A visible big gap has been created by the international healthcare associations and the Pakistani government with more than approximately 220 million population of the country about the prevention and cure of the Novel Coronavirus. And this gap has been easily filled by different individuals using social media platforms telling the people about the use of some herbs to get a cure or use them as preventive medicine against the COVID-19.
There is no doubt that Pakistan is one of several countries in the world where traditional medications and herbs are very common and popular as a prescription against different diseases.
The lockdowns of cities, social distancing, and banning different means of transportations were amongst the major preventive measures suggested by the international healthcare associations and adopted by majority countries around the world. Some countries have successfully overcome the spread of the highly contagious COVID-19 by adopting these measures. However, in Pakistan, the number of infected persons is on the rise since the first person tested positive on February 26 this year.
Keeping a social distance of minimum 3ft, stop going to a general gathering including matrimonial ceremonies, funerals, shopping malls, and worship places until a vaccine is developed, seems an unrealistic solution against the Coronavirus. Already lockdown has crippled Pakistan’s economy with some sectors related to transportation and hospitality are hit very hard, rendering thousands of people jobless.
The argument of social distancing and lockdown may be affective for New Zealand, Australia, South Korea, Sweden, and several other European countries that have populations less than Karachi or Lahore cities, besides they have different social and cultural norms, in addition to their healthy economies.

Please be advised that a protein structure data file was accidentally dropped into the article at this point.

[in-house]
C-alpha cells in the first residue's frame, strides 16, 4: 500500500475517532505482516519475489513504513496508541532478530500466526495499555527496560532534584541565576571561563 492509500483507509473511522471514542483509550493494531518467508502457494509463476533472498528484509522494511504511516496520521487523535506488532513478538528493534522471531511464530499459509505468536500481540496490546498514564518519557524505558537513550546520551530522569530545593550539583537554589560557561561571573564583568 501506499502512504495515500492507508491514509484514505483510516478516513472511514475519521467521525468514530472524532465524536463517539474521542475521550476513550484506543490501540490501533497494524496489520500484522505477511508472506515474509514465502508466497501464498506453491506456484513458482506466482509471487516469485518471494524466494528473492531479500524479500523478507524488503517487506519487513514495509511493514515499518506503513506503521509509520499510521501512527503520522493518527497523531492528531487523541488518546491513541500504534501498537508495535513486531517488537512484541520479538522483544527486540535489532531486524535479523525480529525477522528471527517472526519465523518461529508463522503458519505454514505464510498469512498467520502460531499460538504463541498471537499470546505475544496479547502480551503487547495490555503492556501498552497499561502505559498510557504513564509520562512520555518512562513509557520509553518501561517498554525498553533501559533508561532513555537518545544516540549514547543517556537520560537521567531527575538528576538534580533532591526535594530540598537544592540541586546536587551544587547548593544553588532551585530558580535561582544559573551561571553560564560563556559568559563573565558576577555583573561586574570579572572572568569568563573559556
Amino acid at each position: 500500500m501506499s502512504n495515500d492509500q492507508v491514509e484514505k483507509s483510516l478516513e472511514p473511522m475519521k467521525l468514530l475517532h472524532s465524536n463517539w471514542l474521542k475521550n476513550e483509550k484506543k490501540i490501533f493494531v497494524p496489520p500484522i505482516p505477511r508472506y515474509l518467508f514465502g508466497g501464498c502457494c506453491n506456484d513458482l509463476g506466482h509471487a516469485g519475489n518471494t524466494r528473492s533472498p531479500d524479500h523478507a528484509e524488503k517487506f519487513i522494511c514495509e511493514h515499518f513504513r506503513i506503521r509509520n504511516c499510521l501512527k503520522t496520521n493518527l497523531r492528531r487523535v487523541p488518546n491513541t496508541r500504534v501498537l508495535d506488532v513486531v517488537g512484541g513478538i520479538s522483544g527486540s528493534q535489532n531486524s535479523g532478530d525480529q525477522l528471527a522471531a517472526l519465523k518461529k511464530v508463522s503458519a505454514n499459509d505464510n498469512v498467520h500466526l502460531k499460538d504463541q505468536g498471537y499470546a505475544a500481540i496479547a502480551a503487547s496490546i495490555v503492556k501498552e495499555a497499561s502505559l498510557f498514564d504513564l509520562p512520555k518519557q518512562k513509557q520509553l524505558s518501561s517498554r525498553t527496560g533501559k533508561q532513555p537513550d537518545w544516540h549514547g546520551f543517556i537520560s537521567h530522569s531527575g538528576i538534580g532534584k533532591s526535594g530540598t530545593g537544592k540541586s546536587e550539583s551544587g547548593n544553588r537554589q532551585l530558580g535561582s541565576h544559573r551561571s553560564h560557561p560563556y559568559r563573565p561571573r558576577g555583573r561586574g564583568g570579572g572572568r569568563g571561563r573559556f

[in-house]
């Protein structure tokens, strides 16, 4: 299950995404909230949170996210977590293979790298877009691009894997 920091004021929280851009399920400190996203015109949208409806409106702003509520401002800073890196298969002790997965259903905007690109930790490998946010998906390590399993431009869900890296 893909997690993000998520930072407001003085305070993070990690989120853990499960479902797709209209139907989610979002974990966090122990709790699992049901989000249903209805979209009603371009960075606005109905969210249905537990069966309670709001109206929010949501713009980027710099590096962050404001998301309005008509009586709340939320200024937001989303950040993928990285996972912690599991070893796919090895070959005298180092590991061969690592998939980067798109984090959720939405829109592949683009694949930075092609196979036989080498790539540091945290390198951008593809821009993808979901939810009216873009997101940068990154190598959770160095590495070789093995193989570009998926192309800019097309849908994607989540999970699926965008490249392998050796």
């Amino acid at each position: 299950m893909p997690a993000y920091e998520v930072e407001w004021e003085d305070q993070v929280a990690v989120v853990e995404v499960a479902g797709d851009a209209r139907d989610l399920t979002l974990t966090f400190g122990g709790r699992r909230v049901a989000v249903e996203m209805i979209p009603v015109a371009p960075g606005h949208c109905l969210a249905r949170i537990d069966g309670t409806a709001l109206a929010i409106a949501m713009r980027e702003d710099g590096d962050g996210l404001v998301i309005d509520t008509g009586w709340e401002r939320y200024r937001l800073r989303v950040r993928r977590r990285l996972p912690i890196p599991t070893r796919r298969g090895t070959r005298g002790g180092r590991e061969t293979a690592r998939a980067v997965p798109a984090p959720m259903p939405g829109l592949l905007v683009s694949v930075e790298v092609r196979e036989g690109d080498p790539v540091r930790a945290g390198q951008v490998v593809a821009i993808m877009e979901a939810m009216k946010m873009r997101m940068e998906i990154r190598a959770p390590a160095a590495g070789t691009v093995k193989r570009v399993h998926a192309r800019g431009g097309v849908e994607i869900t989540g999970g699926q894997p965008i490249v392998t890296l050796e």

For Pakistanis, this situation has become the proverbial, devil, and the deep sea. If people, especially those depending on a daily earning stay at home, some of them may die of hunger and malnutrition. Hence, the feasibility of a complete lockdown is very low. Therefore, the second option is to end or ease lockdown, which the PTI-led government has already adopted, resulting in the rapid spread of the COVID-19 in the country.
With the complex situation, the reality is that a large number of Pakistanis would not be able to avoid infection from the pandemic and it will continue spreading until a vaccine against COVID-19 is developed. But until the vaccine is prepared and cure against the virus is found, what the people of the country should do? The answer is simple – they will rely on untested herbs which are in use for centuries against various diseases.
Sana Makki or Senna Leaves tea recently got popularity in Pakistan after several videos have gone viral on social media about its efficacy to get cure or use it as preventive medicine against the COVID-19. Besides some traditional medication from honey, ginger, garlic, lemon, oranges, green chilies, black seeds, and neem leaves to avoid COVID-19 is suggested by several other individuals through social media platforms.
The first individual who recommended a drug and attempted to fill the gap between the peoples and the international healthcare organizations was US President Trump who suggested that hydroxychloroquine could be used as preventive medicine for COVID-19. The world took his suggestion seriously but later scientists cautioned peoples about the use of hydroxychloroquine by saying that the search on the medicine has not yet been carried out.